One of my favorite genres of video games is the sandbox, which let you build your own digital world. They allow for the freedom of expression and are a great channel for creativity. Moreover, they’ve been around for decades, and have gotten better and better with age. Here are my top five favorite sandbox games:
5. The Sims
Featuring the ability to build a house, build a life, and simulate in rather fine detail the life of a character you yourself create is what sets The Sims apart from many games of its era. There are a few different ways to play The Sims, with most everyone fitting into one of them. There are builders, who enjoy nothing more than taking an empty plot of land and building an intricate home from the ground up, furnishing it, and then tearing it down and doing it again.
There are the story makers, which was a huge group during the late 00s. These people would put their Sims through specific events while taking screenshots and writing out stories. The stories would usually be focused around relationships or careers, but sometimes acted as a fiction memoir about their extremely detailed and well thought-out characters.
The way I played, however, was taking a character from rags to riches. From just having the starting cash each Sim gets to buy their home or land, to rolling in money. This took quite a bit of finesse as the economy in The Sims was rather unforgiving. Buying too good of a fridge from your budget could mean you can’t afford to eat from it.
4. Prison Architect
Somewhat similar to The Sims, Prison Architect starts you off on a blank piece of land with a road running by it, a few bare essential supplies, and a small crew of workers. It’s then your job to build your prison as you see fit. Money in this game is a hugely sought-after resource that you never seem to have quite enough of. Taking care of your inmates costs money, and you get money for each inmate. Those figures usually balance out, but all the while you’re only a few hours away from another truckload of inmates coming in and needing you to build more accommodation for them.
3. Sims 3
While The Sims is a great game, there were some things that it fell short on, mostly due to when it came out and the technology available at the time. Most of those are taken care of by the time you get to Sims 3. Having a progressive age system for your Sims, a plethora of new ways to earn money (even earning money from home), and an open world for you to explore, the Sims 3 is a solid game that is still loved by many despite its age.
2. Roller Coaster Tycoon 3
It’s this entry that makes me wish I’d done a Top 6 for this, as Roller Coaster Tycoon 1 should really be mentioned in a spot, but there just isn’t room. Nevertheless, Roller Coaster Tycoon 3 makes vast improvements over it, the most apparent being it’s 3D graphics. This game allows you to build a theme park from the ground up, going so far as letting you build every piece of enormous roller coasters. Expanding on previous installments, Roller Coaster Tycoon 3 adds several new types of attractions such as animals and water entertainment via its expansion packs.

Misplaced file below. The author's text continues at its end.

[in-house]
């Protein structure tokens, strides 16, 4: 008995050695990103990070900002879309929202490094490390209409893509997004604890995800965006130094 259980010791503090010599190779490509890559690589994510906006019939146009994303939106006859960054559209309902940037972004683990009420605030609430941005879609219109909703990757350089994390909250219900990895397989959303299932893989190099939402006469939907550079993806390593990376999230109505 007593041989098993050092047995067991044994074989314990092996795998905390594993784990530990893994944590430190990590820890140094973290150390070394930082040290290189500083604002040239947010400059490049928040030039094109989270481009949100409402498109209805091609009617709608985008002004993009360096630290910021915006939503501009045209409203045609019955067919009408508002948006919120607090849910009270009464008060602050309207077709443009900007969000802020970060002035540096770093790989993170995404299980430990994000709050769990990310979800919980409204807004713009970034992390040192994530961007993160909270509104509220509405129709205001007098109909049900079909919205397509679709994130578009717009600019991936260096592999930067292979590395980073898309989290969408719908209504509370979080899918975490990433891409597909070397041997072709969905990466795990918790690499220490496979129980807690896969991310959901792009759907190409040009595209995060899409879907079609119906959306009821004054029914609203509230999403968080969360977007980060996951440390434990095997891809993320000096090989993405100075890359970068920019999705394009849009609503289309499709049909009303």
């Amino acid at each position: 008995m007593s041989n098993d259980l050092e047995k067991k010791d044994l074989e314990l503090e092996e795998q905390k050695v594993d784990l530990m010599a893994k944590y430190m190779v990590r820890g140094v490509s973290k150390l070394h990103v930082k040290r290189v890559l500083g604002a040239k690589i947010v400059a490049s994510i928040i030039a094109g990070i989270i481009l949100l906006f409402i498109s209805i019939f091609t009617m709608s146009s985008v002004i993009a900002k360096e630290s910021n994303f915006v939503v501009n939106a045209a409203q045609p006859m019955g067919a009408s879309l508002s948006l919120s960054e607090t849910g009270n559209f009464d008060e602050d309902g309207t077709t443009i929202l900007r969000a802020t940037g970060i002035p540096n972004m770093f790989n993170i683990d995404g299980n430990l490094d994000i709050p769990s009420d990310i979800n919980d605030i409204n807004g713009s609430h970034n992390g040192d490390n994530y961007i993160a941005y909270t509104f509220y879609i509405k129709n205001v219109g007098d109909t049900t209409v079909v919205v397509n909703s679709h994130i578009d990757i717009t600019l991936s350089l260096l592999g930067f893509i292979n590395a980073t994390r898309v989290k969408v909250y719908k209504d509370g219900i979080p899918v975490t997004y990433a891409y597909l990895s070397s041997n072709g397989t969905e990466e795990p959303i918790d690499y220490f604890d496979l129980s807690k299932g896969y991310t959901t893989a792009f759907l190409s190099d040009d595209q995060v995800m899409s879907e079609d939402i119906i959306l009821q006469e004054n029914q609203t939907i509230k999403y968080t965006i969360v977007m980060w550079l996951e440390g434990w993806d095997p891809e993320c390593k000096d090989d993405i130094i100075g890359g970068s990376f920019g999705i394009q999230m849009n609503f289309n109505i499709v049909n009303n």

You can’t have a top sandbox games list without the top dog, and that is Minecraft. Allowing you to play the game exactly how you want to rather than any set mission or objective, Minecraft allows you to build, fight zombies, fish, and even go mining for diamonds if you so desire. It’s hard explaining what exactly Minecraft is, to be honest, because there is just so much you can do. What’s more, the entire digital world you enter into can be changed by you, or even destroyed by you.
What’s more, Minecraft maintains a thriving modding community which adds even more to do, can make the graphics fit whatever you like, and even add more features. To put this game into prospective, there is a YouTube personality that has been walking in one direction in a Minecraft world for over three years now, making it a digital walk-a-thon. kurjmac asks his viewers to donate to charity, usually the gaming charity Child’s Play Charity, and has so far collected well over $250,000 for them.
Another Minecraft user has tested the limits of building in Minecraft by building a to-scale replica of Star Trek: The Next Generation’s iconic ship the Enterprise NCC-1701-D, a ship that canonically carries about 1,500 crew members comfortably. In fact, for that matter, you can probably find someone who has built just about any kind of famous landmark, vehicle, ship, spaceship, and more. A group out of Europe, for instance, has been building a to-scale replica of England. Minecraft is, and should be, the very definition of ‘sandbox gaming’.